This would not necessarily have been my next Japanese trains set (it was a gift from my wife and son) so I am particularly blessed in getting a really cool train I would not normally have chosen that - frankly - looks way cooler in person and running than it did from my limited exposure to the photos I've seen!
Its styling is extremely...elegant. Very minimalist and sleek.  In fact, it sort of reminds of the Italian ETR 500, or even the new Alsthom AGV (sort of).  And WOW does it have some massively bright lights! You won't miss this train coming!

The lights...well just getting them to work was a huge issue.  And that reminds me of the DCC decoder installation process.

 I go into a bit more detail in the video, but the bottom line is that this so-called "DCC-ready" train from Kato (using their proprietary EM-13 Motor Decoder and two FL 12 decoders for the lights on the cab cars - see this post at Sumida Crossing for a great overview) was anything but easy.  Here's why:

  • Not really intuitive where the decoders go.
  • Not intuitive which way the decoders get inserted.
  • When you do get the decoder inserted, it may not necessarily have good contact.
  • If you do get the decoder installed, and it manages to have good contact in all those places it should have contact, its not at all clear if Kato's decoders will want to function like every other decoder on the planet. 
I had a big problem getting the CV's adjusted so that my cab lights would actually function. For some strange reason, the FL12 decoder would not allow me to use 'Function 0" for the light control (F0 is the nearly universal function used to turn the main lights on / off, etc..) and I had to resort to using Function 5 to turn the lights on and off.  I'm befuddled by this and it makes no sense to my simple mind.

The good news in all of this is that you have friends who can help!  I have to say (and not for the first time) that the folks over at the Japanese N Scale forum are about the friendliest and most helpful folks on the planet.  Here's the specific thread where I presented my problems and got excellent (and fast!) responses from Inobu on the forum.  This is a great hobby!
So, it finally all worked out.  The train runs great (particularly after a bit of breaking in).  And while the decoder install was  hassle, I have to think its one of the 'rights of passage' in the 'brotherhood' of this hobby we all share.   Its also a nice way to 'connect' with others via this wonderful thing called the internet.
That's it for now!  Please feel free to comment as always!


Station Update Part 3

Work proceeds on the station although truthfully I ran out of inspiration on this since my last post and have been distracted by a couple of other projects, so not as much done as I would have liked, but here's what's new....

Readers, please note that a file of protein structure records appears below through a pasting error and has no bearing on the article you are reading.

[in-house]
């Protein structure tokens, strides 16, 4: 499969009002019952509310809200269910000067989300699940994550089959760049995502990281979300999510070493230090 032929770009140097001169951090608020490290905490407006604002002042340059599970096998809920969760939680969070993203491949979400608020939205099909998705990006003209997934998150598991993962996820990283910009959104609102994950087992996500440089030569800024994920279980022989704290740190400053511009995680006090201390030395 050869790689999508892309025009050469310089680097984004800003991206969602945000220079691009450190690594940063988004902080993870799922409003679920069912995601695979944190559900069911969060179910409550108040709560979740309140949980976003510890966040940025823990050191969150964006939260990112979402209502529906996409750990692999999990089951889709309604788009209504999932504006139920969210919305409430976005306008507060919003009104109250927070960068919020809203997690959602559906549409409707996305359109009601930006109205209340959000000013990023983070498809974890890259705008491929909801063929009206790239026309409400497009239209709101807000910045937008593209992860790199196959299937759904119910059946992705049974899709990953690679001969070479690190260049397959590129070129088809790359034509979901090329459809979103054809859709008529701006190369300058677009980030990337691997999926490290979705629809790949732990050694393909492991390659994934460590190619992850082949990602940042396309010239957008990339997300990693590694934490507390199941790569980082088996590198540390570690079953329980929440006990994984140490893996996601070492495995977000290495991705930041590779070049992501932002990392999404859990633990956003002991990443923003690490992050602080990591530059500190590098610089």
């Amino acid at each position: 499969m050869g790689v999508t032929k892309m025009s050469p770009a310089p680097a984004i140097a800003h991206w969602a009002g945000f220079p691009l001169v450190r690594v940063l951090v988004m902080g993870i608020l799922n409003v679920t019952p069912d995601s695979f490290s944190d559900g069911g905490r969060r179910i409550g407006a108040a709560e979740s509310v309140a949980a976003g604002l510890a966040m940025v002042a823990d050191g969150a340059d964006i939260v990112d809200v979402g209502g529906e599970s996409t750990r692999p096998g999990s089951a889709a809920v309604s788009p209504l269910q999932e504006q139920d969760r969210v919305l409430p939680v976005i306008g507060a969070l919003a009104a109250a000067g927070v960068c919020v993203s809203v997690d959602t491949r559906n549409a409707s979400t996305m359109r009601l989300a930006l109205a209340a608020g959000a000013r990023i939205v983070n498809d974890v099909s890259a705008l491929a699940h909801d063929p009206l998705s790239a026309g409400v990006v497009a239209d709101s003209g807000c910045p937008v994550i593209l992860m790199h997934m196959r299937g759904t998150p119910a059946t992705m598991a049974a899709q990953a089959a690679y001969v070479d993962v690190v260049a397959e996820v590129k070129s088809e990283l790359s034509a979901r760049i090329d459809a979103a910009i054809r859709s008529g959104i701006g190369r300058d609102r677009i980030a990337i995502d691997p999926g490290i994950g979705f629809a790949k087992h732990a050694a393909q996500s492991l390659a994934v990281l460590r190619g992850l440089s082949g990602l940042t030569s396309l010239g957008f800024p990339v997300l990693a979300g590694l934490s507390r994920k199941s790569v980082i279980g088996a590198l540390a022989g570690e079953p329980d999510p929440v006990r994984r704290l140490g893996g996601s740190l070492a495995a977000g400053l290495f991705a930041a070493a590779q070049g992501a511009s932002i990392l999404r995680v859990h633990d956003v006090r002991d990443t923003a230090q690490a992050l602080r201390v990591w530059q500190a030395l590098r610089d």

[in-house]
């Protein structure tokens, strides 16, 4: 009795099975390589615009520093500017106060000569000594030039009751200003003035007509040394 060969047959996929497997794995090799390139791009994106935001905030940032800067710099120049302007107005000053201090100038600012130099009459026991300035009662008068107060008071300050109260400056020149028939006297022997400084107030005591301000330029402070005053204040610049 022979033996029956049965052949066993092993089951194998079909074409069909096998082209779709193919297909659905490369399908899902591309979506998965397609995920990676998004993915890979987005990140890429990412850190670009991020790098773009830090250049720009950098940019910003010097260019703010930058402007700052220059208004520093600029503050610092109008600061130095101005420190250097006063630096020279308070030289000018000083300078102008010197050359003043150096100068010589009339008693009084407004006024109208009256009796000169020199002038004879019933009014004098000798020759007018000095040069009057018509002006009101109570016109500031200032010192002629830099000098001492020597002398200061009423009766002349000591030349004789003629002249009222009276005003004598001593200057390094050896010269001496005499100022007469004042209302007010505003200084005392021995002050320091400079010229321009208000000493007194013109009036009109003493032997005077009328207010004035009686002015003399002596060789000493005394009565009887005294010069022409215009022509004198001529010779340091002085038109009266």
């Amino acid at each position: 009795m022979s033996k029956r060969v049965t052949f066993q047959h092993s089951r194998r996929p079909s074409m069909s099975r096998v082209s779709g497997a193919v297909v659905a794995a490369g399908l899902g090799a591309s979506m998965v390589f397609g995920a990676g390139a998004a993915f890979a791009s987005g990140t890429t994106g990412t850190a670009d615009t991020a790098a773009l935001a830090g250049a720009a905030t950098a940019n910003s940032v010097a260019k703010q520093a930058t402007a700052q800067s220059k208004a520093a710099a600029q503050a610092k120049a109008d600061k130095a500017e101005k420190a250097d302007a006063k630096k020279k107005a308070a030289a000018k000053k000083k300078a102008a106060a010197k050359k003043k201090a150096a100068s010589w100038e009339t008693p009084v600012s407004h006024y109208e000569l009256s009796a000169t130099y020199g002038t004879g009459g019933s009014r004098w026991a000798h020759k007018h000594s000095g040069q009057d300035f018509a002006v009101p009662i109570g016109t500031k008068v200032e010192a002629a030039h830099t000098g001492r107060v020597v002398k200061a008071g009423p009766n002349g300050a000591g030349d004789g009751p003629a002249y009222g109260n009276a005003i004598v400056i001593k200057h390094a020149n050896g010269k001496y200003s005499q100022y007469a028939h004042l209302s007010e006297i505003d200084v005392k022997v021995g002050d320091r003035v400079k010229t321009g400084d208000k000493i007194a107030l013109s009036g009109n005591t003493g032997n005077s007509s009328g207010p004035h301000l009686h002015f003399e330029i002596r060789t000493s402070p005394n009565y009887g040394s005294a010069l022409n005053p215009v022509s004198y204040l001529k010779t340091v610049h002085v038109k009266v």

The 'second level' of the station is now mostly complete with lighting, painting and some basic details.  I used a neat little website to create some brick patterns which I then printed out on paper and then used as the basis for my walls.   The result is okay...for something that is virtually 'free', its quite nice.  I may not be totally pleased with the overall look in a few years I am guessing.  Anyway, the 'Paperbrick' sites is pretty cool and I recommend you chck it out if you are looking for some basic wall patterns on a budget!

Below is a what I imagine is some sort of 'sit-down' restaurant (with a nice big window overlooking the tracks!)....
I re-purposed one of the extra ground floor sections from my Kato "Boutique and Office Building" kit bash, and relatively unchanged from Kato's original design it functions as some sort of shop on the second level....
And on the other side of the second level, some generic office space was added.  This won't be visible for anyone not standing on the layout itself (which is to say, it should be visible to no one!) so I didn't try to hard to make much up here.
On the bottom or platform level, I've shown a few photos but no close-ups.  Starting again on the left side as you face the back of the station, there is a "Viva La Wurst" which is a real fast food place I visited in Hamburg.  I love the logo, and tried my best to reproduce it...well, from a bit further away than this photo it turned out pretty good....
Next to "Viva La Wurst" is a "Nero" coffee shop (all over London), which is next to a "Relay" news stand (big in France!).  The decal for the Relay news stand unfortunately saw some damage during the process so will have to be reapplied at some point.
And next to Relay is a "Pizza Haven" (if anyone can identify where this restaurant is from, I will be shocked!) and a made-up "Fluer Blume" flower shop....
The elevators are in!  No more stairs! Yeah!  Well, maybe you'll want to take the stairs as these are somewhat narrower than usual elevators or lifts.   An SMD LED on the roof of the lift adds a bit of light and color.
The next stage is trying to get it all to fit!  The photo below shows what the station looks like from space.  I am using "Post It" notes to determine the new floor space for the ground floor of the terminal building.  So the next step involves more cutting of styrene!  Oh fun!